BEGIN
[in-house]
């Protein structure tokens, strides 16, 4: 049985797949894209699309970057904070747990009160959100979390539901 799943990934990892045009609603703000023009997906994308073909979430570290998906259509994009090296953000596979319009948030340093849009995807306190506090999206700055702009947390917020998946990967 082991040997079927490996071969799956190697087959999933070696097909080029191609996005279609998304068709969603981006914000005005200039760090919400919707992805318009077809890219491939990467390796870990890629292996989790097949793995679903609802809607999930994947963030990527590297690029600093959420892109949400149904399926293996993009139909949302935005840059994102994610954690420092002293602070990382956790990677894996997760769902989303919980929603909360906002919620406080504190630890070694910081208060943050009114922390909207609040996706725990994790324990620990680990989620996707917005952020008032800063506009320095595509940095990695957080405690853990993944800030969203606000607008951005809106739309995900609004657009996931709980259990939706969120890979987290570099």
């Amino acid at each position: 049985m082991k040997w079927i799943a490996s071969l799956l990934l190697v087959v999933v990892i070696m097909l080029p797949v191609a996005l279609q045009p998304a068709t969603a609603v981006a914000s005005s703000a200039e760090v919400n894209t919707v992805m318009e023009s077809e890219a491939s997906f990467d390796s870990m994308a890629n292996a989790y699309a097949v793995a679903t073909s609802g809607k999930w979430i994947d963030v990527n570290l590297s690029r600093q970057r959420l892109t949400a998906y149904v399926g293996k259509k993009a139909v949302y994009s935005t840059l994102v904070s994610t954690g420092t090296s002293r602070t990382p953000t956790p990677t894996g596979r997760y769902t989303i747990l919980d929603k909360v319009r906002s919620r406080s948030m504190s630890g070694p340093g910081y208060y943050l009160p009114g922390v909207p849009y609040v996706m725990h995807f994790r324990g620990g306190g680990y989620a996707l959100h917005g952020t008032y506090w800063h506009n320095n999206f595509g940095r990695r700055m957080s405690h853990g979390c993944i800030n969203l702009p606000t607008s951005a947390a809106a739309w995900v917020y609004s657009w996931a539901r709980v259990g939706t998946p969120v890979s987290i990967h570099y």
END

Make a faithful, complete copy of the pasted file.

[in-house]
């Protein structure tokens, strides 16, 4: 049985797949894209699309970057904070747990009160959100979390539901 799943990934990892045009609603703000023009997906994308073909979430570290998906259509994009090296953000596979319009948030340093849009995807306190506090999206700055702009947390917020998946990967 082991040997079927490996071969799956190697087959999933070696097909080029191609996005279609998304068709969603981006914000005005200039760090919400919707992805318009077809890219491939990467390796870990890629292996989790097949793995679903609802809607999930994947963030990527590297690029600093959420892109949400149904399926293996993009139909949302935005840059994102994610954690420092002293602070990382956790990677894996997760769902989303919980929603909360906002919620406080504190630890070694910081208060943050009114922390909207609040996706725990994790324990620990680990989620996707917005952020008032800063506009320095595509940095990695957080405690853990993944800030969203606000607008951005809106739309995900609004657009996931709980259990939706969120890979987290570099």
């Amino acid at each position: 049985m082991k040997w079927i799943a490996s071969l799956l990934l190697v087959v999933v990892i070696m097909l080029p797949v191609a996005l279609q045009p998304a068709t969603a609603v981006a914000s005005s703000a200039e760090v919400n894209t919707v992805m318009e023009s077809e890219a491939s997906f990467d390796s870990m994308a890629n292996a989790y699309a097949v793995a679903t073909s609802g809607k999930w979430i994947d963030v990527n570290l590297s690029r600093q970057r959420l892109t949400a998906y149904v399926g293996k259509k993009a139909v949302y994009s935005t840059l994102v904070s994610t954690g420092t090296s002293r602070t990382p953000t956790p990677t894996g596979r997760y769902t989303i747990l919980d929603k909360v319009r906002s919620r406080s948030m504190s630890g070694p340093g910081y208060y943050l009160p009114g922390v909207p849009y609040v996706m725990h995807f994790r324990g620990g306190g680990y989620a996707l959100h917005g952020t008032y506090w800063h506009n320095n999206f595509g940095r990695r700055m957080s405690h853990g979390c993944i800030n969203l702009p606000t607008s951005a947390a809106a739309w995900v917020y609004s657009w996931a539901r709980v259990g939706t998946p969120v890979s987290i990967h570099y």